Norwegian has had its plan for financial reconstruction approved by a court in Oslo, opening the door for the carrier to begin raising fresh capital.
It follows a similar ruling by the Irish High Court in March, as Norwegian has sought the permission of creditors and shareholders to remodel its business.
The company proposed that unsecured creditors be entitled to cash and dividends totalling around 5%, which is likely to be converted to stock representing around 25% of the company’s share capital.
The rulings in both Ireland and Norway will become final when the planned equity has been obtained, something that airline expects to happen in May.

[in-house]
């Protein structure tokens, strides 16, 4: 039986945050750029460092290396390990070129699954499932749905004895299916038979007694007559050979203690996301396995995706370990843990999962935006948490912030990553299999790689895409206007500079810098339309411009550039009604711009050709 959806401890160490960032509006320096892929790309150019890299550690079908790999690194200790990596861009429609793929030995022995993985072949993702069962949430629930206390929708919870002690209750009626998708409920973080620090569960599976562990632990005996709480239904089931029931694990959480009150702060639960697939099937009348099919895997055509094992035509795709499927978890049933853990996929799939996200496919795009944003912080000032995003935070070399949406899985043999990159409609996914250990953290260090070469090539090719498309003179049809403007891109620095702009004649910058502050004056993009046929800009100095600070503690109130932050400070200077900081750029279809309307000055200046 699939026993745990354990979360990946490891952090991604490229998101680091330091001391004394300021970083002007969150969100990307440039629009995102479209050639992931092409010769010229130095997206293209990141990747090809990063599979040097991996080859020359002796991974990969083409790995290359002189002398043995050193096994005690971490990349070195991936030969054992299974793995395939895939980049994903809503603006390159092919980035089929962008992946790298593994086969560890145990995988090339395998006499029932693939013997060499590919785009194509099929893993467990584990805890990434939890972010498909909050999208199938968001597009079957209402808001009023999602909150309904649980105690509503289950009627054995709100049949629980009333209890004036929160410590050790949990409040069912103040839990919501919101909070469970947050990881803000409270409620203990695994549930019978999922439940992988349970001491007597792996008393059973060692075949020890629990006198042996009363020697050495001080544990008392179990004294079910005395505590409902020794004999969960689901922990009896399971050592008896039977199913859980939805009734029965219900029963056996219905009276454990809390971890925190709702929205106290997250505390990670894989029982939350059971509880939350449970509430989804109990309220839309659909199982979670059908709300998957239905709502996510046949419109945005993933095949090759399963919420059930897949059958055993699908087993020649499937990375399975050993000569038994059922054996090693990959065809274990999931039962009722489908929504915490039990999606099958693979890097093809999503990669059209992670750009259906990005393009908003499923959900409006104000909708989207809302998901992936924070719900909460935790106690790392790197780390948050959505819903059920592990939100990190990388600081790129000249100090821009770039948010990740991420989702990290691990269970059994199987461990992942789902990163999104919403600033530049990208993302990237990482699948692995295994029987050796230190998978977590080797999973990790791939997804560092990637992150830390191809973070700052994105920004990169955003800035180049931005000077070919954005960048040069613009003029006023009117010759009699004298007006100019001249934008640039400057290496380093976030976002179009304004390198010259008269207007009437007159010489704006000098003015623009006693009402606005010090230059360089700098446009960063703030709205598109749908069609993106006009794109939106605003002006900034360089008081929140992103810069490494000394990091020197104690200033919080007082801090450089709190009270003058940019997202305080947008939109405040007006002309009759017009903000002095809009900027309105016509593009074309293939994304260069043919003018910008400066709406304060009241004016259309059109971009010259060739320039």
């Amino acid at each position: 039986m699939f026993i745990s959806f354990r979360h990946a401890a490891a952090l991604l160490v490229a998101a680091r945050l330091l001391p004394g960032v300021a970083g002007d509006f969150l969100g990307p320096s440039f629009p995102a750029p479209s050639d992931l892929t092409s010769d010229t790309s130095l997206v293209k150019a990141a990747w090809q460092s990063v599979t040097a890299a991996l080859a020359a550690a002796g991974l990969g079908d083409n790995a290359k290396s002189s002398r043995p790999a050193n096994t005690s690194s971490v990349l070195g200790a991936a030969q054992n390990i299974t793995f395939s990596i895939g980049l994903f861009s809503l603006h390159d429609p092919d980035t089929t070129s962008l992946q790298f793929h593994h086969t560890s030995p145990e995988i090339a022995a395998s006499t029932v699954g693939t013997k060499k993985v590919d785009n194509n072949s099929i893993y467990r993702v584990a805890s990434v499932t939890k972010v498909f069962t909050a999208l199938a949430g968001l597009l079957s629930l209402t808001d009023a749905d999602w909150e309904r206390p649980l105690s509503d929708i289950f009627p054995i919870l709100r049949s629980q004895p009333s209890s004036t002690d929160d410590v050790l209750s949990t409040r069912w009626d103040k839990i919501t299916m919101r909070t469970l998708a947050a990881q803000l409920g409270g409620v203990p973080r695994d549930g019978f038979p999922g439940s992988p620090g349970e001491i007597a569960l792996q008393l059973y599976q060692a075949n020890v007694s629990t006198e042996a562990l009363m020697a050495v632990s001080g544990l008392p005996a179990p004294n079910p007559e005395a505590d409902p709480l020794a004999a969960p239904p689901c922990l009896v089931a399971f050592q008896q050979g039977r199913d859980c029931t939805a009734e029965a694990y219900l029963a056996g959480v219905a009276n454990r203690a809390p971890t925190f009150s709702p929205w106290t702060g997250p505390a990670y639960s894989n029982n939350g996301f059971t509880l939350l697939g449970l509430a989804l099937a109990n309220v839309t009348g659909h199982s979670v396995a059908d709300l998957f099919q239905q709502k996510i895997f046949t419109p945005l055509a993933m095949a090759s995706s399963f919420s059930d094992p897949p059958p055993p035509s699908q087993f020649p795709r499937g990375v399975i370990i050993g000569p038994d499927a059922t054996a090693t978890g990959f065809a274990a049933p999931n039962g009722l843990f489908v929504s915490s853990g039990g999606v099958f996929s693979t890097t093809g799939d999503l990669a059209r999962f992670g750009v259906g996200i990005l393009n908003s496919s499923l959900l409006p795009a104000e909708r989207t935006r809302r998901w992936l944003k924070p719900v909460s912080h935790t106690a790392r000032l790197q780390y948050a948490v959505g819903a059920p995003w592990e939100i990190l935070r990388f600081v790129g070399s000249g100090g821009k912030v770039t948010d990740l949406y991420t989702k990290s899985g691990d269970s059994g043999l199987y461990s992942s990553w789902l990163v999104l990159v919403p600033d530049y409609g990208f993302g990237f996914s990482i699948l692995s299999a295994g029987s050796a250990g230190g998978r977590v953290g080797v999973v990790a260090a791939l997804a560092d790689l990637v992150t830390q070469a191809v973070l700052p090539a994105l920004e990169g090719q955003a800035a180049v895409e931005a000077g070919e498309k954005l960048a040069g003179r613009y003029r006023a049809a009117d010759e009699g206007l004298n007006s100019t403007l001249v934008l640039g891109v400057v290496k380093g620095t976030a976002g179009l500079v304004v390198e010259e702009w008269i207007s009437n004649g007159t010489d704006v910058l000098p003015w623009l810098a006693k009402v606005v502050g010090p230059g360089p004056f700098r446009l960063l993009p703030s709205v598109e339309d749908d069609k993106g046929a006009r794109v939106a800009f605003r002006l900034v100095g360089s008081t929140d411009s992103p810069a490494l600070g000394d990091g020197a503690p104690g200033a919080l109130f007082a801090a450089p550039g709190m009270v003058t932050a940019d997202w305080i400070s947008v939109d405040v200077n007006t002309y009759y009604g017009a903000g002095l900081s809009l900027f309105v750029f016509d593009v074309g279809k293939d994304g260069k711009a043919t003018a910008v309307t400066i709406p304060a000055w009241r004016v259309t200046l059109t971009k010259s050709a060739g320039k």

“We are very pleased with this important positive decision by the court. Once we have passed these two biggest legal milestones we can look forward to continuing the work of raising new equity,” states Jacob Schram, Norwegian’s chief executive.
“I stand very proud of the achievements that Norwegian has accomplished throughout this period and I am grateful to work alongside so many colleagues that have shown such unwavering commitment and determination for us to succeed. At the same time, I wish to recognise the crucial support that we have received which has enabled us to continue our business.”
Should Norwegian secure the funds to allow it to continue trading, it will face heightened competition in its home country.
Start-up carrier Flyr plans to begin flights in late June, operating as a domestic and European carrier, while new company Norse Atlantic Airways, founded by Norwegian’s former executive team, intends to step into the void left by the closure of its long-haul network.
Over the last year Wizz Air has also begun operating domestic flights within Norway.